It is that time of year. The brand new series of the X Factor is now well established on TV screens on Saturday nights, and inevitably some single chart activity comes trailing in its wake. This year the producers of the show have elected to do a handful of things differently, and so the first X Factor related chart hits of the year are themselves present in a rather different manner.
First we have the post-show appearance of 2011 winners Little Mix, kicking off their chart career proper in some style. In the early years of the show winning acts were rushed to the studio as soon as possible, flinging product out hurriedly in early spring. However when the show unearthed a genuine potential superstar in Leona Lewis in 2006 this strategy was switched, and since then all X Factor winners have had their debut albums held back to the autumn, allowing them to make a triumphant return to the show on which they made their name to perform their first hit song proper on one of the first live shows.
Hence the appearance in the stores last week of the first new Little Mix single since last Christmas is somewhat out of pattern. As the first ever group winners of the show, the pressure was clearly on to make them a viable prospect and with the "hold until the winter" strategy having seen the likes of Matt Cardle poorly served, this summertime release is clearly a bold new marketing switch. Needless to say the track was always going to do well, and a carefully planned airplay lead-in of close on six weeks meant that demand for the single was high. Nonetheless it is not insignificant that with En Vogue-invoking track Wings, Little Mix have become the first X Factor winners to make Number One with a track other than their coronation release since Alexandra Burke back in 2009 - and significantly only the third in the history of the show to do so. Needless to say the timing also means that the release of their next single should coincide with the climactic live shows when the audience figures for the show are at their highest. There is method here in the madness.
The other X Factor change this year has been the relaxing of certain rules for auditionees. Acts with management deals or previous industry history are allowed to compete, and in some cases contenders can perform their own original songs. Little did the producers suspect that this would backfire.
Thus we have the strange tale of 21 year old singer-songwriter Lucy Spraggan whose audition performance was featured on TV the weekend before last. She captivated the audience and the judges with her own original song Last Night and was put easily through to the next round. The only problem was that the song had first appeared on a self-released album Top Room At The Zoo which Spraggan had put out at the tail end of last year, and it was still to be easily found in many of the online stores. Having apparently sold 162 copies in the 40 weeks it had been on sale, the album sold several thousand more within hours of her TV appearance with the single doing even better and rocketing into the iTunes Top 10.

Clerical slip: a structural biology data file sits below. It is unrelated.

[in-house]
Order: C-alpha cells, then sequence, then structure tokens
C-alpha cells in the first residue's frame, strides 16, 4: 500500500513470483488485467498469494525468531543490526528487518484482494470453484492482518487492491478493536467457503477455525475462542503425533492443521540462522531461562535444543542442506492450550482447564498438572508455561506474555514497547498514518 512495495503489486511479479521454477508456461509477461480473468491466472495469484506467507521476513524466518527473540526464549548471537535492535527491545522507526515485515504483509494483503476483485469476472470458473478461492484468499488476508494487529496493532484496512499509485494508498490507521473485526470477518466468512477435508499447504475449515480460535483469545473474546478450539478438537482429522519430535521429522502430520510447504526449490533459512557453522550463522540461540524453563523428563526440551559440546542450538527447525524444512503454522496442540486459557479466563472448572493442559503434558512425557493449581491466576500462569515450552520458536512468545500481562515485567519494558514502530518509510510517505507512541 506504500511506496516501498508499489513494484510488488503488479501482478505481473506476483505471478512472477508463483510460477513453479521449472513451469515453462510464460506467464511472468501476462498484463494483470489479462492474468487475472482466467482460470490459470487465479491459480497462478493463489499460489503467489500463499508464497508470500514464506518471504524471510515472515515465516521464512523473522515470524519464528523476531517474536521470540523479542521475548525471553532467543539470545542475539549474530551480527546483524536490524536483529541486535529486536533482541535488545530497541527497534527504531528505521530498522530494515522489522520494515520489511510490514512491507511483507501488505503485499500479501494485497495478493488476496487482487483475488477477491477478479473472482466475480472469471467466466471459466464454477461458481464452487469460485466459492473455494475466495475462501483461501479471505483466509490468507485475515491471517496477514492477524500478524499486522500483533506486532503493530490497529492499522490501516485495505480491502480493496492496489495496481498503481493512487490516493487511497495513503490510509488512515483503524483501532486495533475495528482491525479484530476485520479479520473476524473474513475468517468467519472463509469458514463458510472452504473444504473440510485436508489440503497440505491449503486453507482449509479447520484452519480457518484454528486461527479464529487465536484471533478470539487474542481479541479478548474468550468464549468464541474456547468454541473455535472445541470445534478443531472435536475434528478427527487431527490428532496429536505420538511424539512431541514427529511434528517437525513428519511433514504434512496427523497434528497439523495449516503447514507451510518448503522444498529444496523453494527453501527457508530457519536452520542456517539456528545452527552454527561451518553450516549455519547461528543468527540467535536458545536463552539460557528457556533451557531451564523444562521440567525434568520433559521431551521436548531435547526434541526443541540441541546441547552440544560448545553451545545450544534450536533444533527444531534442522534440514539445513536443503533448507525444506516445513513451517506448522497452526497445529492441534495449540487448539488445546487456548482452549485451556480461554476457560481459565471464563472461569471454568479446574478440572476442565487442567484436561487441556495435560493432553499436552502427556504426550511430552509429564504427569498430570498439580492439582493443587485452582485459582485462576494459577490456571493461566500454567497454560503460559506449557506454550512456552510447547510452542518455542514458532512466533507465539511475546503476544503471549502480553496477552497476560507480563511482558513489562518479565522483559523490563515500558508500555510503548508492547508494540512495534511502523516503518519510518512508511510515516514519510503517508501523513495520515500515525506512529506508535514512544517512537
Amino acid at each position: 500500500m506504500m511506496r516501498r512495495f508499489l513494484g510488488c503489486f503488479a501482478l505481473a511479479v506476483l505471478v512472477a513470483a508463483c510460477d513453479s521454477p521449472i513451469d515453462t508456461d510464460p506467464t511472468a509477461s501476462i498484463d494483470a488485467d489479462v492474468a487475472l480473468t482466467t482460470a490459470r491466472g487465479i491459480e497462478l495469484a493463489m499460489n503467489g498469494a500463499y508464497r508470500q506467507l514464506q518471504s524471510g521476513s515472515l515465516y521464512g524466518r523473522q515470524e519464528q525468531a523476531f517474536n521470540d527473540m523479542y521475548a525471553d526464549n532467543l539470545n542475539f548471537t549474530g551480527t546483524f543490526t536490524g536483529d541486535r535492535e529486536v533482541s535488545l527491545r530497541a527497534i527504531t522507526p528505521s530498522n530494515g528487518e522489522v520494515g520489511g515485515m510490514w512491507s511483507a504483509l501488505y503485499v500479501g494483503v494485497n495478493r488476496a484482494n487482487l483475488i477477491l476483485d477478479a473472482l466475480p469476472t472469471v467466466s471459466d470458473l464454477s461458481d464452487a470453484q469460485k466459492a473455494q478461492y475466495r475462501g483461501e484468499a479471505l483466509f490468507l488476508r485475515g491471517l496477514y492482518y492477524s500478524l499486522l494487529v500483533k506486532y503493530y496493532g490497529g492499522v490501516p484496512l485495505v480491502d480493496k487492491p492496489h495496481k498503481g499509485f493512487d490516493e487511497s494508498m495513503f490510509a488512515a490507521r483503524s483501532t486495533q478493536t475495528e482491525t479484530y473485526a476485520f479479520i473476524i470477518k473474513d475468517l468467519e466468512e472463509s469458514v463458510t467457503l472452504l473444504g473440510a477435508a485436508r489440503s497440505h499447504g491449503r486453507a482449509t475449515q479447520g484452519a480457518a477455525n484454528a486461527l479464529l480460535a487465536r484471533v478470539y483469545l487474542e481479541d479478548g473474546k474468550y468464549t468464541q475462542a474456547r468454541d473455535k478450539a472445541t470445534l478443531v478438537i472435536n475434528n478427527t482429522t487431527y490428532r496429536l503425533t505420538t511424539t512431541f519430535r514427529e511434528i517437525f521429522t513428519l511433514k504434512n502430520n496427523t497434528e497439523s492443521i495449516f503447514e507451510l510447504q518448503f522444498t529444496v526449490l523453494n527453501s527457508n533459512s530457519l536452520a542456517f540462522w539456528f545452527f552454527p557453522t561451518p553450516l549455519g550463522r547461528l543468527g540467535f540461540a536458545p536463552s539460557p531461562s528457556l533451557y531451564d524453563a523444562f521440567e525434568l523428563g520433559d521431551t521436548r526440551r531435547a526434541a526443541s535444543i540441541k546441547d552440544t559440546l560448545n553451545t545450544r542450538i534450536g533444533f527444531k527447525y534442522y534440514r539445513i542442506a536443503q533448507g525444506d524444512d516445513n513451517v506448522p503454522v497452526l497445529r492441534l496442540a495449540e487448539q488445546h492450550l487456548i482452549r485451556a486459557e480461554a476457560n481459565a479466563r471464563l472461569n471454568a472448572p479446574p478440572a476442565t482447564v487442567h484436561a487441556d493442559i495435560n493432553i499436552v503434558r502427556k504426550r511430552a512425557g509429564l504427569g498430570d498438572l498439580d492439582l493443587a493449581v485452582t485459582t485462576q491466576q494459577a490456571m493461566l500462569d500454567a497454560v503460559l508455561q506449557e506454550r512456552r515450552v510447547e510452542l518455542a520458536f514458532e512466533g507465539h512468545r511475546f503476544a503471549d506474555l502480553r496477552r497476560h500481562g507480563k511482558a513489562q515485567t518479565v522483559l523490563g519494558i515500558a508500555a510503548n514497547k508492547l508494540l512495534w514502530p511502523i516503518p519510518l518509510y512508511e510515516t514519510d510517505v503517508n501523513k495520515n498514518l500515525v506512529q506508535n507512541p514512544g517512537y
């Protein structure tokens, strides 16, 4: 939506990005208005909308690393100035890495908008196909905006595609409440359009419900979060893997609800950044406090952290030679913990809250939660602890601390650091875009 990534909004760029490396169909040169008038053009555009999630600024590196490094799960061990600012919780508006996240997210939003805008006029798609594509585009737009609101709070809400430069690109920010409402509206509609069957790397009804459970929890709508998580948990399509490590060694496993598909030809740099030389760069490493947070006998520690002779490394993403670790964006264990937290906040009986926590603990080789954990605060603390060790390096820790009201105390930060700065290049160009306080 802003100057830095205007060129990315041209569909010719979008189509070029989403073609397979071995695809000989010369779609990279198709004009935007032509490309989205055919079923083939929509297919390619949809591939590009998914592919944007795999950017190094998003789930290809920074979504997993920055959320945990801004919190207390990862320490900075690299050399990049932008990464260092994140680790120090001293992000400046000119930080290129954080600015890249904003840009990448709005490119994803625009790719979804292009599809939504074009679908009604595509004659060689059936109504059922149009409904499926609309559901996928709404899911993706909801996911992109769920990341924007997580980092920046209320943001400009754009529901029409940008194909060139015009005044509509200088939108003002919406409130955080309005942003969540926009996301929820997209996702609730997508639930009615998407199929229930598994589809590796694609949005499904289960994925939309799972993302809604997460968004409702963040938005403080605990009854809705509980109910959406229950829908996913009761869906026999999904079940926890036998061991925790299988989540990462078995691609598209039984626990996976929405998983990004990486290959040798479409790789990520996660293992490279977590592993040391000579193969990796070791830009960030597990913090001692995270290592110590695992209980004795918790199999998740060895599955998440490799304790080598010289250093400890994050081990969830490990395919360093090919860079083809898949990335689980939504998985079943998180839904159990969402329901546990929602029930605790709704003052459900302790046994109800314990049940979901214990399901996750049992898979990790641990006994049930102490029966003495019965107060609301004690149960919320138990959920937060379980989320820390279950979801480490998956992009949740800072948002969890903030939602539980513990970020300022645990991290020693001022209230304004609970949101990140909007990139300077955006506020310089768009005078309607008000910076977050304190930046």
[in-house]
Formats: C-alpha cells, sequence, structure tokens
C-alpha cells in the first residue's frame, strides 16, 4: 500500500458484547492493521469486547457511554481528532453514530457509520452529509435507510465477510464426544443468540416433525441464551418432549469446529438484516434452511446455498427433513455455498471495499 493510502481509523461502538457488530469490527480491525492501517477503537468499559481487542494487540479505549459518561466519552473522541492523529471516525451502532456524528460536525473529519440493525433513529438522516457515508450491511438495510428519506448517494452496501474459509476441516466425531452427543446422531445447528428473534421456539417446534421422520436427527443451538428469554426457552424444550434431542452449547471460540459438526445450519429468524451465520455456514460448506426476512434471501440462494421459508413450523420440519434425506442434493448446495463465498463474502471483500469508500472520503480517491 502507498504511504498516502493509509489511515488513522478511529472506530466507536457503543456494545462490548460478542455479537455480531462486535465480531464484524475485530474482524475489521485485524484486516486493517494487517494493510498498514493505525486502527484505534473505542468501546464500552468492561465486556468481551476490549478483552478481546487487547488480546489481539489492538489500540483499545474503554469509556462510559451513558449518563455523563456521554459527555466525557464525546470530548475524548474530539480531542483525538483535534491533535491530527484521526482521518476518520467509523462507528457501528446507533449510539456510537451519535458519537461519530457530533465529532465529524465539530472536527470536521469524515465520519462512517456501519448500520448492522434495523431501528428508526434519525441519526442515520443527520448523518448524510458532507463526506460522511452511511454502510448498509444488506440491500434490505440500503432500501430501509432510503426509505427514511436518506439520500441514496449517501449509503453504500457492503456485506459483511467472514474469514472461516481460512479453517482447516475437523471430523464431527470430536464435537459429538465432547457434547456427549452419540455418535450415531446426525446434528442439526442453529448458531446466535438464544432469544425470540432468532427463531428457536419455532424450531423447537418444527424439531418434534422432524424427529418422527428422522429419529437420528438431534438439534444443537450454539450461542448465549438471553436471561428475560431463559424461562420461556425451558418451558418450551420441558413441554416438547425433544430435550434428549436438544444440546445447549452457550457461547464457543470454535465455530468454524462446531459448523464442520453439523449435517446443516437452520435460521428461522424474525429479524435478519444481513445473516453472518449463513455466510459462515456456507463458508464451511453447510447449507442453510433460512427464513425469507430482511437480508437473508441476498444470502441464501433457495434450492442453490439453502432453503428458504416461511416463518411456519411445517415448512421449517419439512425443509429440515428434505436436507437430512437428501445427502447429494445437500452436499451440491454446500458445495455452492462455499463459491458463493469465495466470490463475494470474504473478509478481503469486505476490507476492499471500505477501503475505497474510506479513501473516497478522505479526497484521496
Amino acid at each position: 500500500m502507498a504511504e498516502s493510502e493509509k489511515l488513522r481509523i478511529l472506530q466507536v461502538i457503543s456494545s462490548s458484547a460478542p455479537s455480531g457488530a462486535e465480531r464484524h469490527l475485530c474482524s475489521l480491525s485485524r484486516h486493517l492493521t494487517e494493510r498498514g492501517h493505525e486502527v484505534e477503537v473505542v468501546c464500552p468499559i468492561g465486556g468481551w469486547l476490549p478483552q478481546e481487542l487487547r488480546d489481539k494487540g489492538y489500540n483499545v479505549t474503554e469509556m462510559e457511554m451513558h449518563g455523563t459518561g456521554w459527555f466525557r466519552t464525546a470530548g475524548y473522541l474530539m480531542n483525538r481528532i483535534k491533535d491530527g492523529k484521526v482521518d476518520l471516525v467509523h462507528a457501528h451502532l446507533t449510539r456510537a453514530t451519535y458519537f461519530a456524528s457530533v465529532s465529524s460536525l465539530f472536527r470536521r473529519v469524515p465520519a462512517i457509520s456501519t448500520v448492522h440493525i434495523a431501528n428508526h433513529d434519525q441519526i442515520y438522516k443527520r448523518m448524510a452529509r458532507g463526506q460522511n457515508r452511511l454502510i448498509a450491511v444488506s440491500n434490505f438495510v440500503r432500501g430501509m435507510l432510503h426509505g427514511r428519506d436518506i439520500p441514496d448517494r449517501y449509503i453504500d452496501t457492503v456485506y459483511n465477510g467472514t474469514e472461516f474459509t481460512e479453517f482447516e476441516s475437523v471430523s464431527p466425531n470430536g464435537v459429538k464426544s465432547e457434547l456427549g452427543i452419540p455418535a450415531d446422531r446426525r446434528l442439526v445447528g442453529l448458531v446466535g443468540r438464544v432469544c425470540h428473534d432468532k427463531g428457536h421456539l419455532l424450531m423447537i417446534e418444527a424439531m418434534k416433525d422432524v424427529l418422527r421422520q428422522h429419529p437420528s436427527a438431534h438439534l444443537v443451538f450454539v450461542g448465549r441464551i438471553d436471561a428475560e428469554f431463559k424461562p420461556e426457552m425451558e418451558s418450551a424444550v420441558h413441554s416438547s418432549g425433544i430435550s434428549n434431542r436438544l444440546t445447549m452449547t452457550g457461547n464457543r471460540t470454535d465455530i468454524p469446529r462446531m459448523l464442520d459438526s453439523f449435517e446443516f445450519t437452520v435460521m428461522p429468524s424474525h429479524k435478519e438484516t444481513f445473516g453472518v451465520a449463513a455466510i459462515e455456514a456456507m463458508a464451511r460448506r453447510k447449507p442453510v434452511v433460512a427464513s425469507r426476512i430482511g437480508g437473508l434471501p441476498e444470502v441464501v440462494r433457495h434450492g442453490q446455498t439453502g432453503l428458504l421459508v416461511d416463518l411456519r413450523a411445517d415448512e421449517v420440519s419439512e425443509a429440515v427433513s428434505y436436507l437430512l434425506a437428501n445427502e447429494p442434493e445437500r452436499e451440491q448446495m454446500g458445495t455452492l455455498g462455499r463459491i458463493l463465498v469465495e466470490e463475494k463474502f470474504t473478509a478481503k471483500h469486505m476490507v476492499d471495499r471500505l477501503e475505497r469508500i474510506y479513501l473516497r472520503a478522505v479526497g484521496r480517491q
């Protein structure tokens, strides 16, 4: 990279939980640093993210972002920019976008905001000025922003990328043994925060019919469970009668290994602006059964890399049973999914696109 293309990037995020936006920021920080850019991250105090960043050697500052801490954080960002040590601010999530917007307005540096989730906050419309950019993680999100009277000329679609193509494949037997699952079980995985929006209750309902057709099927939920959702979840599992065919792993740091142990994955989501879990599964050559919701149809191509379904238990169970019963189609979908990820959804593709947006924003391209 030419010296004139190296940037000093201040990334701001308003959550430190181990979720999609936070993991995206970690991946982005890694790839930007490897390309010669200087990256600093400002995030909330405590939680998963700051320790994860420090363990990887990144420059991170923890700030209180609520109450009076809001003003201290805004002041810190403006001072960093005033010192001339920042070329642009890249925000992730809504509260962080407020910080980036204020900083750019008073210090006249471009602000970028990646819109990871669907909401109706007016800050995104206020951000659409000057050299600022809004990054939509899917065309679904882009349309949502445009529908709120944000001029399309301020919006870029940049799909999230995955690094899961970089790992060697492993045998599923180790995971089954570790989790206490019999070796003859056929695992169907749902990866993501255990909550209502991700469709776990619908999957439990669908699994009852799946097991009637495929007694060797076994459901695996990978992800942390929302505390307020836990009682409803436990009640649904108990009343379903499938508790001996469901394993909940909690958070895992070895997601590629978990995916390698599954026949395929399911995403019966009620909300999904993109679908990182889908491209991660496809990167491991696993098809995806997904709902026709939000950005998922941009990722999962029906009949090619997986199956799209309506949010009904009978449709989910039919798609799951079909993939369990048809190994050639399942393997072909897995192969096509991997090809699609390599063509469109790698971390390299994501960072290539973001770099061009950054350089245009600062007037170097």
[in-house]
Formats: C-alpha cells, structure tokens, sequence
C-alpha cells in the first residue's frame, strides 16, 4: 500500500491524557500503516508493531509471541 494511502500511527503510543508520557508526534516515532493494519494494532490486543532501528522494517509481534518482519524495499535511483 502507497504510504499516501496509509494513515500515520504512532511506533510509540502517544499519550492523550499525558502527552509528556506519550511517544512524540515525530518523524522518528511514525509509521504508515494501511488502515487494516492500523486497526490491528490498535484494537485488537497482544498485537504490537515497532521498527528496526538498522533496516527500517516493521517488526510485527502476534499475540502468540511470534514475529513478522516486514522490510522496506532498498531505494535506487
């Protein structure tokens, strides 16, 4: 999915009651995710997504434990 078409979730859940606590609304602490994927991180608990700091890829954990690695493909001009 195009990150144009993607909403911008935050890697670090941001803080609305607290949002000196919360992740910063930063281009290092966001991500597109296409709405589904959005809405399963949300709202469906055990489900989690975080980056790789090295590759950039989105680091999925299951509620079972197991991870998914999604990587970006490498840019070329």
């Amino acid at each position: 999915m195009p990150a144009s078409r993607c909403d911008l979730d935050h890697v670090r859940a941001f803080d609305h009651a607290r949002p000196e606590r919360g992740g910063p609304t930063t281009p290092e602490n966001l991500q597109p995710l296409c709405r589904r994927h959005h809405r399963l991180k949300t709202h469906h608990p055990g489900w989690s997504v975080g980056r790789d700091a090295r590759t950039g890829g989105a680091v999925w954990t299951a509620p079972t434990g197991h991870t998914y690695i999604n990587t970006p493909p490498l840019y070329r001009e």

None of this was against the rules, but it naturally rather undermined the whole point of the competition if one of the acts was in a position to have her own hit records before voting had even begun. Providing a clue as to how far she has progressed in the competition already, Spraggan withdrew her records from sale on Tuesday last week, clearly at the semi-polite request of the show producers. Even so, the sales were still on the board and hence Lucy Spraggan sits comfortably at Number 11 on the singles chart this week with Last Night and at Number 22 on the album chart with Top Room At The Zoo. Neither record will appear in seven days time, but it would be foolish to say the least to presume this is the last we have heard of Lucy Spraggan and her work.
The rest of the singles chart shows some pleasing upward momentum for already-charting hit singles. The most significant jump is the 11-4 move of Public Enemy with Harder Than You Think as its Paralympic association continues to ring home. Already their biggest hit ever, this is naturally the first ever Top 10 hit single for the veteran rap group.
With a Number One single each to their name, it was inevitable that the Owl City and Carly Rae Jepsen collaboration Good Time would make progress, and the duo soar to Number 5 this week, up from 17. Just outside the Top 10 Of Monsters & Men reach a new peak of Number 12 with Little Talks whilst Fun are also upwardly mobile with new single Some Nights which jumps 24-14.
Whilst bandmates Tulisa and Dappy have Number One singles to their name already, the third member of N-Dubz is finding solo success slightly harder to come by. Fazer's debut single Killer makes a muted debut at Number 17.
The UK album chart plays host to three strong new entries. Entering at the top to ensure her chart-topping strike rate across all formats is intact is ORA from Rita Ora whilst the aforementioned Of Monsters & Men enter at Number 3 with their UK chart debut My Head Is An Animal. Meanwhile as their 2008 single One Day Like This continues to pleasingly occupy a Top 20 berth this week, Elbow see their b-sides collection Dead In The Boot enter at Number 5, the fourth Top 10 album of their career and their third in a row to reach the Top 5.